Originally published on Mon August 18, 2014 3:14 pm
The lobbying wing of the National Rifle Association has sent a mailer to some residents in Kentucky that says Senator Mitch McConnell will stop the “gun control agenda” of President Obama and former New York City Mayor Michael Bloomberg.
It hit mailboxes shortly after it was revealed that McConnell’s wife, Elaine Chao, sits on the board of a charity run by Bloomberg.
The mail piece came from the NRA Institute for Legislative Action, and by law cannot be authorized by a candidate or candidate’s committee. Featuring on the front photos of Bloomberg and President Obama, with a dark, grainy picture of New York City in the background, the mailer says “Restricting Your Second Amendment Rights is Obama’s Unfinished Business.”
The back features a picture of McConnell, with assurances that the incumbent Republican opposes “any bans on guns and ammunition”, “a federal gun registration database”, and what it describes as the President’s “anti-gun nominees for the U.S. Supreme Court.”
The NRA’s criticism of Bloomberg’s gun control views comes as McConnell was recently forced to answer questions about his wife’s role on the board of Bloomberg Philanthropies.
When conducting a background check on a person buying a gun, Kentucky’s Attorney General said they’re still limited by the information available in the system. And, with many mental health care providers already under a financial strain, Jack Conway said inputting all that data can be a hardship.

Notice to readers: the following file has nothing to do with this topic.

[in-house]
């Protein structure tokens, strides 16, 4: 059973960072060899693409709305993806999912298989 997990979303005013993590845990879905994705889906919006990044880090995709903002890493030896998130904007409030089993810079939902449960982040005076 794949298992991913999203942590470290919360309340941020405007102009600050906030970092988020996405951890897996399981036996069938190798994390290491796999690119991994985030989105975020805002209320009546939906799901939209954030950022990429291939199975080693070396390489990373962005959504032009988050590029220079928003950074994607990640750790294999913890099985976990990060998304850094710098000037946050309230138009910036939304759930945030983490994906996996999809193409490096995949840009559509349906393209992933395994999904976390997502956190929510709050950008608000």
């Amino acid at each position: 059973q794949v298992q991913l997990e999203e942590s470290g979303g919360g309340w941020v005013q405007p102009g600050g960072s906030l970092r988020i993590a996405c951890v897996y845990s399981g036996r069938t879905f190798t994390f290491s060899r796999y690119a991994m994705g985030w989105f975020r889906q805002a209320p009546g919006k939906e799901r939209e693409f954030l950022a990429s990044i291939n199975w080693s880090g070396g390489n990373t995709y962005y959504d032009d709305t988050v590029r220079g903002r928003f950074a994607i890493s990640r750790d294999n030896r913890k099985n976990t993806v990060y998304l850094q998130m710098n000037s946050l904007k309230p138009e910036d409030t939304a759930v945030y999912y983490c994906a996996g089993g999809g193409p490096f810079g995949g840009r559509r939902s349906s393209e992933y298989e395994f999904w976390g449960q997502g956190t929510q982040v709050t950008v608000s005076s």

“Not only do those agencies have to provide mental health services, they have to interface with the data bases and law enforcement and provide the information and make sure it gets captured, make certain it’s available to people that need to access the information," He said. "So, we’re in the process of looking, making certain that all of our information is getting into the system,” said Conway.
Republican Senate Speaker Ron Ramsey is opposing a National Rifle Association-backed effort to block public access to the state's handgun carry permits. Ramsey says the ability to scrutinize the identities of people with handgun carry permits strengthens gun advocates' arguments that they are worthy of carrying loaded firearms in public.
An Illinois Senate committee has approved restrictions on semiautomatic assault weapons and high-capacity ammunition magazines. The bills are now on their way to the full Senate. One measure bans the sale of semiautomatic handguns and rifles. People who already own such weapons can keep them, but they will have to register them. The second proposal would limit ammunition magazines to 10 or fewer rounds.
Tennessee Governor Bill Haslam says it’s too early to tell whether the defeat of House Republican Caucus Chairwoman Debra Maggart in last week’s primary will cause lawmakers to usher through a gun bill championed by the National Rifle Association. The NRA poured more than $86,000 into the Maggart race, claiming she was instrumental in blocking legislation to guarantee employees the right to store weapons in vehicles parked at work, regardless of the business owner’s wishes. Haslam has said he supports the measure, but only with exceptions built in for large employers.
The National Rifle Association is at odds with Tennessee Republican leaders over proposed limitations to a bill requiring employers allow workers to store firearms in vehicles parked on company lots. The NRA's chief lobbyist, Chris W. Cox, has demanded in a letter to state lawmakers that the original bill be adopted without any changes. The measure is roundly opposed by business groups and the state's police chiefs on the basis that it would infringe on property rights and raise safety concerns.